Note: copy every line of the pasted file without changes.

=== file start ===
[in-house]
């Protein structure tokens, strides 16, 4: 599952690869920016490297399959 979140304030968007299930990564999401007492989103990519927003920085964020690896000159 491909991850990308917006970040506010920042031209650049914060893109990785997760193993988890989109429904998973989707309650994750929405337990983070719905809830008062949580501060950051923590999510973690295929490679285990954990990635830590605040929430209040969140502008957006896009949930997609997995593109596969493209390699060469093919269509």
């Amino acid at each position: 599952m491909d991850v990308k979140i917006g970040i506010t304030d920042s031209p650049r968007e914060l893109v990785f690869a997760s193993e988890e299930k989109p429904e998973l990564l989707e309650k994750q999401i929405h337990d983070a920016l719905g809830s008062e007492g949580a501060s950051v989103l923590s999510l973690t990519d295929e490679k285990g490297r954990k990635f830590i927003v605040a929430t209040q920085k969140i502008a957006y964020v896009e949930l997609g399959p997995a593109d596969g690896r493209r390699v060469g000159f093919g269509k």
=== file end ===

[in-house]
């Protein structure tokens, strides 16, 4: 599952690869920016490297399959 979140304030968007299930990564999401007492989103990519927003920085964020690896000159 491909991850990308917006970040506010920042031209650049914060893109990785997760193993988890989109429904998973989707309650994750929405337990983070719905809830008062949580501060950051923590999510973690295929490679285990954990990635830590605040929430209040969140502008957006896009949930997609997995593109596969493209390699060469093919269509």
């Amino acid at each position: 599952m491909d991850v990308k979140i917006g970040i506010t304030d920042s031209p650049r968007e914060l893109v990785f690869a997760s193993e988890e299930k989109p429904e998973l990564l989707e309650k994750q999401i929405h337990d983070a920016l719905g809830s008062e007492g949580a501060s950051v989103l923590s999510l973690t990519d295929e490679k285990g490297r954990k990635f830590i927003v605040a929430t209040q920085k969140i502008a957006y964020v896009e949930l997609g399959p997995a593109d596969g690896r493209r390699v060469g000159f093919g269509k």